A pair of sleeping humans adds about 500 BTU/hr to the load, but for most people and most houses that would only happen 6-10 hours after the peak cooling load from solar gains, etc.

    1. Mike AbiEzzi | | #23

      Great! If the main area gets warmer because we have the sliders open or something, we can always close the bedroom door to keep in the cool temps until later in the day we cool off the house again. Sounds totally managable.

  10. Keith Gustafson | | #27

    The problem with bedroom cooling is humidity. Two people breathing and sweating will drive up the humidity and you will want airflow to take care of that.

    Keeping the door open works great, but if you plan on staying up late to watch that hitchcock marathon in the living room, and the wife wants to sleep, prepare for complaints.

    1. Mike AbiEzzi | | #30

      Our climate is pretty dry (Colorado) and we’ll have an ERV, so I assume humidity wouldn’t be an issue for us.

  11. Robert Opaluch | | #28

    I built a passive solar home in Boulder in town. R-60 ceiling, R-20/25 walls, far from Passive House, with 4" tiled slab (thermal mass) on the first floor, carpeted bedrooms upstairs.
    https://www.greenbuildingadvisor.com/green-homes/a-passive-solar-home-from-the-1980s
    (See section titled "Free air conditioning from the thermal mass", if interested)

    During the summer, yes it gets into the 90's outdoors. But IF the windows stayed closed during the afternoon, the downstairs stayed below 80F (upstairs with no slab thermal mass, into the 80's). During the night, one small open window upstairs allowed cool night air to float down the stairs and cool the thermal mass of the slab. Temps would drop to 68F in the morning, and rise 10F during the day. Interestingly, got the same temp range mid-winter (without auxiliary heating) on that first floor. Upstairs with no thermal mass, daily temperature variation was more like 15 degrees without heating or AC. Wish I had paid more attention and collected more data for the upstairs.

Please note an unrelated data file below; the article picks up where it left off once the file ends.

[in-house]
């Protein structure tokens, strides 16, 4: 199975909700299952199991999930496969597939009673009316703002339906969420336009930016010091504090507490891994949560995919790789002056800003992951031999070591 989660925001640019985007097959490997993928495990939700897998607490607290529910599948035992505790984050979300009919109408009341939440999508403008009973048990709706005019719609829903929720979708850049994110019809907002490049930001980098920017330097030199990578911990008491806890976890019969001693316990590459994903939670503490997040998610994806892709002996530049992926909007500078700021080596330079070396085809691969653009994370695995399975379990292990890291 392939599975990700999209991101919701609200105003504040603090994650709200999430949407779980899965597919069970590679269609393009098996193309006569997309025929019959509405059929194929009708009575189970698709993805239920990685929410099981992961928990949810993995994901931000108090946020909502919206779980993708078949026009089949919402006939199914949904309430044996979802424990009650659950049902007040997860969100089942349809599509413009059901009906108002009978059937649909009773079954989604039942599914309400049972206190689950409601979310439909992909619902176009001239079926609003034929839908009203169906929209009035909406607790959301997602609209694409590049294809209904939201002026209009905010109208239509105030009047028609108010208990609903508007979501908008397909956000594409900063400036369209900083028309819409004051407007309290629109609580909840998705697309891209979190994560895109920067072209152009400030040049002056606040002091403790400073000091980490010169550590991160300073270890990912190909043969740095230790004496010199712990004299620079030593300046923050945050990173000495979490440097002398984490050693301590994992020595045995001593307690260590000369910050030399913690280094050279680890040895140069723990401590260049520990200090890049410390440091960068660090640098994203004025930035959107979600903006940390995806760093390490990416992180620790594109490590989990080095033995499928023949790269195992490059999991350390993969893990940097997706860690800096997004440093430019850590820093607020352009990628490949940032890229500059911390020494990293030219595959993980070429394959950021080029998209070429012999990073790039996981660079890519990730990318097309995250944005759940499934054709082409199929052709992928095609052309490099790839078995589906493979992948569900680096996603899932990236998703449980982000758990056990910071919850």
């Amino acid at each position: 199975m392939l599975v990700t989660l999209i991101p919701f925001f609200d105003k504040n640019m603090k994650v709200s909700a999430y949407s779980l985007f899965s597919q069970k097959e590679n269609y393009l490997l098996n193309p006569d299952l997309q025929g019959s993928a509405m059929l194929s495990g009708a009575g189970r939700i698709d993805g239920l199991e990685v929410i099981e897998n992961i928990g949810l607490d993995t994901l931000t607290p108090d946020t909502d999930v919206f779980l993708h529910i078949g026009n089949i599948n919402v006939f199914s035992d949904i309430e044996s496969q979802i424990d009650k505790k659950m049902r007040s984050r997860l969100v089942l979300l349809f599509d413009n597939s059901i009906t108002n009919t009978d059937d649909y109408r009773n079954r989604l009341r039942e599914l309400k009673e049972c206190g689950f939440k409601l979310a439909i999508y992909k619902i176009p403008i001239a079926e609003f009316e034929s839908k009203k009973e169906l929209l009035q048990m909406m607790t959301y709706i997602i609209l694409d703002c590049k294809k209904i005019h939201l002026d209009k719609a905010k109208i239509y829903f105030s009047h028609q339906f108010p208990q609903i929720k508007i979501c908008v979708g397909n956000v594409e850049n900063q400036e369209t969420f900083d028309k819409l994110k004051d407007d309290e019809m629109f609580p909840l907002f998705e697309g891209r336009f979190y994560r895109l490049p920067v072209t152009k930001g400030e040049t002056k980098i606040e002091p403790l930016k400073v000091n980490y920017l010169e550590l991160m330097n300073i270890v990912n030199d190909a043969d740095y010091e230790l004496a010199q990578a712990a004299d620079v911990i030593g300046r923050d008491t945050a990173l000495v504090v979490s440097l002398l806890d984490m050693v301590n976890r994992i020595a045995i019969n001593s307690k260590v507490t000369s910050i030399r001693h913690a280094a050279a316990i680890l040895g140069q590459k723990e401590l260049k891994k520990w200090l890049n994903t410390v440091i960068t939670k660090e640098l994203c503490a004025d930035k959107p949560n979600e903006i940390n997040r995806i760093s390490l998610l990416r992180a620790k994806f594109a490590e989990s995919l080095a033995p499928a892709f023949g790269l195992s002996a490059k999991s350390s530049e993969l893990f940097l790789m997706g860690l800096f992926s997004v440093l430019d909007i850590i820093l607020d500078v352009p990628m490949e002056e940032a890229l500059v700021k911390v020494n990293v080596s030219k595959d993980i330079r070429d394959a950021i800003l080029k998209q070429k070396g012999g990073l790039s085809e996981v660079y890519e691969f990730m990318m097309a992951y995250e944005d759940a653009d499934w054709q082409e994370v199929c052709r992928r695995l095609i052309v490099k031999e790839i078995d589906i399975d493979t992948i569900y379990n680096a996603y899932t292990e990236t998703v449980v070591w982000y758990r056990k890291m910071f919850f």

My guess is that if you open a window in the downstairs bedroom or upstairs hallway overnight, and you have a slab or other source of significant thermal mass on your first floor, you'd get less variation than 68F-78F without using AC. With AC, larger SQFT, plus your higher PH insulation and air-sealing, your place should perform better, probably much better, than my old Passive Solar design, and be cooler during the summer.

    Yes, global warming may be changing that to higher temps, but you have AC to make it cooler and dryer during those hot sunny afternoons.

    1. Mike AbiEzzi | | #31

      Hi Robert. I currently have a condo in Boulder and even with windows open, the night isn’t cool enough to cool down the home within a reasonable amount of time in order to sleep. Even with the windows open all night, it might not get cooler than 75° by morning. Temps in the area seemed to have increased over the past decade. 100°F+ days are becoming more common in July.